We continued north through the cotton fields into Arkansas, passing through the Town of Eudora, and then back across the Mississippi River into Mississippi and the City of Greenville. After a brief stop at the Mississippi Welcome Center where I was questioned if I "was actually going back to New Orleans to live," we drove into Downtown Greenville. The Downtown is relatively intact with many of its older buildings remaining, but like many towns of its size in 21st century United States, many buildings sit unused or certainly they could be described as underutilized. We ate lunch at Shotgun House BBQ on Central Street and the owner of the restaurant told us stories from the 1927 Flood passed down from family who lived through it. Unfortunately, the few museums located Downtown were all closed--so that was a disappointment. However, as we drove along Main Street from Downtown to the grander residential areas of the city, we happened upon the McCormick Book Inn--an independent bookseller similar to Octavia Books or Maple Street Books or Garden District Book Shop in New Orleans. Because of the impressive list of authors hailing from the city, Greenville has been acknowledged as Mississippi's literary center and logically the bookstore did not disappoint. The back room of the McCormick Book Inn houses a fantastic collection of photos and newspaper clippings, etc. of museum quality and presentation which I have no doubt eclipses or is equal to any other collection regarding Greenville and the 1927 Flood that might exist anywhere. Furthermore, the conversation I had with the store's owner regarding the 1927 Flood, Greenville, New Orleans, and RISING TIDE alone made the trip worthwhile. In the beginning of our conversation, he asked me point blank, in an incredulous tone why I was in Greenville--and I replied "I think it was to talk to you . . . " One thing I was interested in was how deep the water got at Greenville and I was told that on average the water was about four feet deep (in some places depending on the topography, a bit deeper).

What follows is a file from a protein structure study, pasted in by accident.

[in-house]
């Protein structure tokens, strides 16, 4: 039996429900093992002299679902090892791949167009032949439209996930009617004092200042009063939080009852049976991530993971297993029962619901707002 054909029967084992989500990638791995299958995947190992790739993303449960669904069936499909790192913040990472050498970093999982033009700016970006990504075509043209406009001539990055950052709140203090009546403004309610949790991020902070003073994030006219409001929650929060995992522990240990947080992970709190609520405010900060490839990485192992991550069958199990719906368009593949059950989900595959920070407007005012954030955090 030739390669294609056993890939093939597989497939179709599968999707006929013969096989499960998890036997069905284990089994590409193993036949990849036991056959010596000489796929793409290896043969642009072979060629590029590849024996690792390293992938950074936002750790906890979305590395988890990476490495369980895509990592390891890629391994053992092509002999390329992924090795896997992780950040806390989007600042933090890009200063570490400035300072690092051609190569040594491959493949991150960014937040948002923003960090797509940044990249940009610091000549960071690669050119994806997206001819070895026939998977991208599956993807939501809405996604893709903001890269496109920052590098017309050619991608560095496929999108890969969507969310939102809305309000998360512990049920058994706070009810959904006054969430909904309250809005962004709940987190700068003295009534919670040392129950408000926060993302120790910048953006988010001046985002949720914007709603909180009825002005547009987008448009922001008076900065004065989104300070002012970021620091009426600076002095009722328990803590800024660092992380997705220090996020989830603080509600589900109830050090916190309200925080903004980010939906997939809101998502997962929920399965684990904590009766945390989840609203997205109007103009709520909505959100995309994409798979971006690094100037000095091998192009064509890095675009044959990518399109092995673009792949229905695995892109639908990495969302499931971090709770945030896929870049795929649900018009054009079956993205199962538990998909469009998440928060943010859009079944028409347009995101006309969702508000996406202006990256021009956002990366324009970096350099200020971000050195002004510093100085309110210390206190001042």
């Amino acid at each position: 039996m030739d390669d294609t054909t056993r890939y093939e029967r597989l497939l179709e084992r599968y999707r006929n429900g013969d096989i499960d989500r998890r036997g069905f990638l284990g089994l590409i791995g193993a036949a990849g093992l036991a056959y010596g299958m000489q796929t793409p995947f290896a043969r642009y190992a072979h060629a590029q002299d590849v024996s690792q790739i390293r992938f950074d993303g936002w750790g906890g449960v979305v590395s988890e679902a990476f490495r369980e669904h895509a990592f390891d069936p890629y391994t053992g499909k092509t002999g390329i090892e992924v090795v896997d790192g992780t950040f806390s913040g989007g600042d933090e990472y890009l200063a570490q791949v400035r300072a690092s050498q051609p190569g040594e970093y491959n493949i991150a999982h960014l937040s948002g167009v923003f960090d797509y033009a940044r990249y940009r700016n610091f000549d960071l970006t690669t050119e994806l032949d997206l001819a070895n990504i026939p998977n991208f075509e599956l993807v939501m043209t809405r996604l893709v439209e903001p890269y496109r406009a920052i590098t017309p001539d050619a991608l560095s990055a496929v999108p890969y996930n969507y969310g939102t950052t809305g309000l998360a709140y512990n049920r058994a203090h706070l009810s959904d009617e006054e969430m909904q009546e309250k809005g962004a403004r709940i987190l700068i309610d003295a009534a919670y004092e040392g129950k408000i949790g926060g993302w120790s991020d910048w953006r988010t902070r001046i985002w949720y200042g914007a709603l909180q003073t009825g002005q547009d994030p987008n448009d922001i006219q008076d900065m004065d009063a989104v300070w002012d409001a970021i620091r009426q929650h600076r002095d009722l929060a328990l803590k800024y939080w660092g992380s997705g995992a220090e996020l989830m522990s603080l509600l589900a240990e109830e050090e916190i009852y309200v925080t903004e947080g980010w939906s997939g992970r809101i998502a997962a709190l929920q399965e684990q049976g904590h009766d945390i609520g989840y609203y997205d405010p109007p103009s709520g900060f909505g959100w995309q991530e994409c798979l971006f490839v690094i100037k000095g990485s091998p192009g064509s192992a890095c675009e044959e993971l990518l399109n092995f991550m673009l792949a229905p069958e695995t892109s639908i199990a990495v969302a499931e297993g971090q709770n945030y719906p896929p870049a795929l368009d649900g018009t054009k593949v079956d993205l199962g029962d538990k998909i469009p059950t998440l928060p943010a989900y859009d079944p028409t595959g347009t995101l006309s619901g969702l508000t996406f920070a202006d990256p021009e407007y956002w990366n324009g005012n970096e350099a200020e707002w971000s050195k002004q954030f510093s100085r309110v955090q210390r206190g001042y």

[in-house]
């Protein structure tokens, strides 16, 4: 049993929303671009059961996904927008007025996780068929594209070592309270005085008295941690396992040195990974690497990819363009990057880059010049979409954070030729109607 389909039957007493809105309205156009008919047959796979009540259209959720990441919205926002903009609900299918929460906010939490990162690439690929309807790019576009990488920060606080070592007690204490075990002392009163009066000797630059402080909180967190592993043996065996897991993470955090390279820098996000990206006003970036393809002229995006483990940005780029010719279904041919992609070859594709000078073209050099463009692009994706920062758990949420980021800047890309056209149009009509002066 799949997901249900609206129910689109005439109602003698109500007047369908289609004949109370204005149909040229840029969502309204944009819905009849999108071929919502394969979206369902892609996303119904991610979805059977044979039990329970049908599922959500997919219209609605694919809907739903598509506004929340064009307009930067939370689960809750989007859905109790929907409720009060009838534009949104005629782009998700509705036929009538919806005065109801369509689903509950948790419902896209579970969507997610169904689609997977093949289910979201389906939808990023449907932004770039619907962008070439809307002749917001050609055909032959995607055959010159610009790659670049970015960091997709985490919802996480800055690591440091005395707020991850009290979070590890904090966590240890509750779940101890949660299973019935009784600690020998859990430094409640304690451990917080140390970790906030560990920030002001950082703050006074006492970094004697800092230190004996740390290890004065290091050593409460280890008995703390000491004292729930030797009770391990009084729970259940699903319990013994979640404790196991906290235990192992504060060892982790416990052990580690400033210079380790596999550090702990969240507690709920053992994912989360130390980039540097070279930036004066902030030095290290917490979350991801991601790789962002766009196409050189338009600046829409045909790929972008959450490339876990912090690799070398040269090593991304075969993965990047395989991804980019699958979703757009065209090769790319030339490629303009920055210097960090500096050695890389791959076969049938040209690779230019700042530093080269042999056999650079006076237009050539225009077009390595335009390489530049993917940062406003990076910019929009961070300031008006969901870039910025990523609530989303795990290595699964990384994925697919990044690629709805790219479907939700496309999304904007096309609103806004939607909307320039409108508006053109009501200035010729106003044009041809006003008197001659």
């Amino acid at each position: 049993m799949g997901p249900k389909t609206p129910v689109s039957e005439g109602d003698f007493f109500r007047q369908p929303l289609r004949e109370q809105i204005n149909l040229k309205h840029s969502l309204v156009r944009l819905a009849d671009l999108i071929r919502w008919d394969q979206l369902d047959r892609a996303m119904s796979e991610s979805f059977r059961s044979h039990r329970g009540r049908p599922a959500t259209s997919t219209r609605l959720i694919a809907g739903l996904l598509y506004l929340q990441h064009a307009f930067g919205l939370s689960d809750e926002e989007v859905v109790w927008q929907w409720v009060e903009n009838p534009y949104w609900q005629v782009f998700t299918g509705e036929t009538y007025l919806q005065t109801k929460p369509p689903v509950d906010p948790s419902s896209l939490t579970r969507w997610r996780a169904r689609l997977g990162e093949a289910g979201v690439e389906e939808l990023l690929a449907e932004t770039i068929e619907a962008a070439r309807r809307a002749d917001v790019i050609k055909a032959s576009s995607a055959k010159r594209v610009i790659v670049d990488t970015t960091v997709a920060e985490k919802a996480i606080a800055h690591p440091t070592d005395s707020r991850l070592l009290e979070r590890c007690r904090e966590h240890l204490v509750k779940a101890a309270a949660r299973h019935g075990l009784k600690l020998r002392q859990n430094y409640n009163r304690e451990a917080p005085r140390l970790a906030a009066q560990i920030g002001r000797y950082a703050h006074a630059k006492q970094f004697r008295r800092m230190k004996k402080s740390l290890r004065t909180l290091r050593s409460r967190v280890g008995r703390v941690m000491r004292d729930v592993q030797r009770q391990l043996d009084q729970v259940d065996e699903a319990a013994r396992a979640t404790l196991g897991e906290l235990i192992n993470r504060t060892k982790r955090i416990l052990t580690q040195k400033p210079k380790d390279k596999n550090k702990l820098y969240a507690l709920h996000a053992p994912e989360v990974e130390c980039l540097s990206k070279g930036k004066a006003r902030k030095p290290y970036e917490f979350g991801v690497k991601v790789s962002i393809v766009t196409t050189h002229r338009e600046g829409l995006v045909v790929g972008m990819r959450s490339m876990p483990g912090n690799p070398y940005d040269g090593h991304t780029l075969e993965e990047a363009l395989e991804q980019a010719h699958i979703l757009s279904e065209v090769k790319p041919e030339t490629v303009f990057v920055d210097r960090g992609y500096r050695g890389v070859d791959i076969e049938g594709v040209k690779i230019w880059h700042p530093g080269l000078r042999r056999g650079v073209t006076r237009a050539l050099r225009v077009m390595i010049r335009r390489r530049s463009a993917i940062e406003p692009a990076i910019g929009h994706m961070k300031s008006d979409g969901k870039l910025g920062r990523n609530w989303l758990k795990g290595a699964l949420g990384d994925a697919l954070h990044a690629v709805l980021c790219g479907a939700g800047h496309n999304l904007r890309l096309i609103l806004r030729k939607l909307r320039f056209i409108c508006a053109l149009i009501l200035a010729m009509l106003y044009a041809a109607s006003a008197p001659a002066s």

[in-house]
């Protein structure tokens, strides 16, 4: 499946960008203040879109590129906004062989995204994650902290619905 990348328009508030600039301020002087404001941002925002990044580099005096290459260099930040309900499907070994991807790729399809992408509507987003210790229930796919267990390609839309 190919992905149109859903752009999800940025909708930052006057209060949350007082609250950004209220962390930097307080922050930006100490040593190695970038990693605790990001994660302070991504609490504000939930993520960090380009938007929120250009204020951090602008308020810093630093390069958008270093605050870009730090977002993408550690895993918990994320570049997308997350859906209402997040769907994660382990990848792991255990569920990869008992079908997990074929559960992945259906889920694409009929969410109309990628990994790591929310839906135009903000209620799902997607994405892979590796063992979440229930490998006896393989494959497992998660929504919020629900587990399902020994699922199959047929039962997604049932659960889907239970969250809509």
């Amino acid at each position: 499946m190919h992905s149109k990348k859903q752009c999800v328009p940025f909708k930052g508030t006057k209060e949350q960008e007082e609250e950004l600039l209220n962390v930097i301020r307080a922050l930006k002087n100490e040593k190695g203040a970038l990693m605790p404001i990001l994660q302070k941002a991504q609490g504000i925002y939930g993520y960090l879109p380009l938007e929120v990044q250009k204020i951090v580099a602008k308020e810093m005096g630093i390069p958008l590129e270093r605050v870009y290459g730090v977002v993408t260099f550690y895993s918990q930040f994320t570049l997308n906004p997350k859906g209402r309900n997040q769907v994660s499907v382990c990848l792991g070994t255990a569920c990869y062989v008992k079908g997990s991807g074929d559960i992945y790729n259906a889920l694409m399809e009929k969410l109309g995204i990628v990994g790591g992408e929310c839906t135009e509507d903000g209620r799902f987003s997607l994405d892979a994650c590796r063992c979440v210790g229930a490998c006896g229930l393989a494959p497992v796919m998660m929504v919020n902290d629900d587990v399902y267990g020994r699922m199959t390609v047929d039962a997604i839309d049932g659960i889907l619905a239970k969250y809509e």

After exploring some areas of Greenville recommended at the bookstore and a quick visit to the Town of Leland (boyhood home of Jim Henson), we got onto US 61 and headed back down to Vicksburg. It was a fantastic day-trip that exceeded my expectations.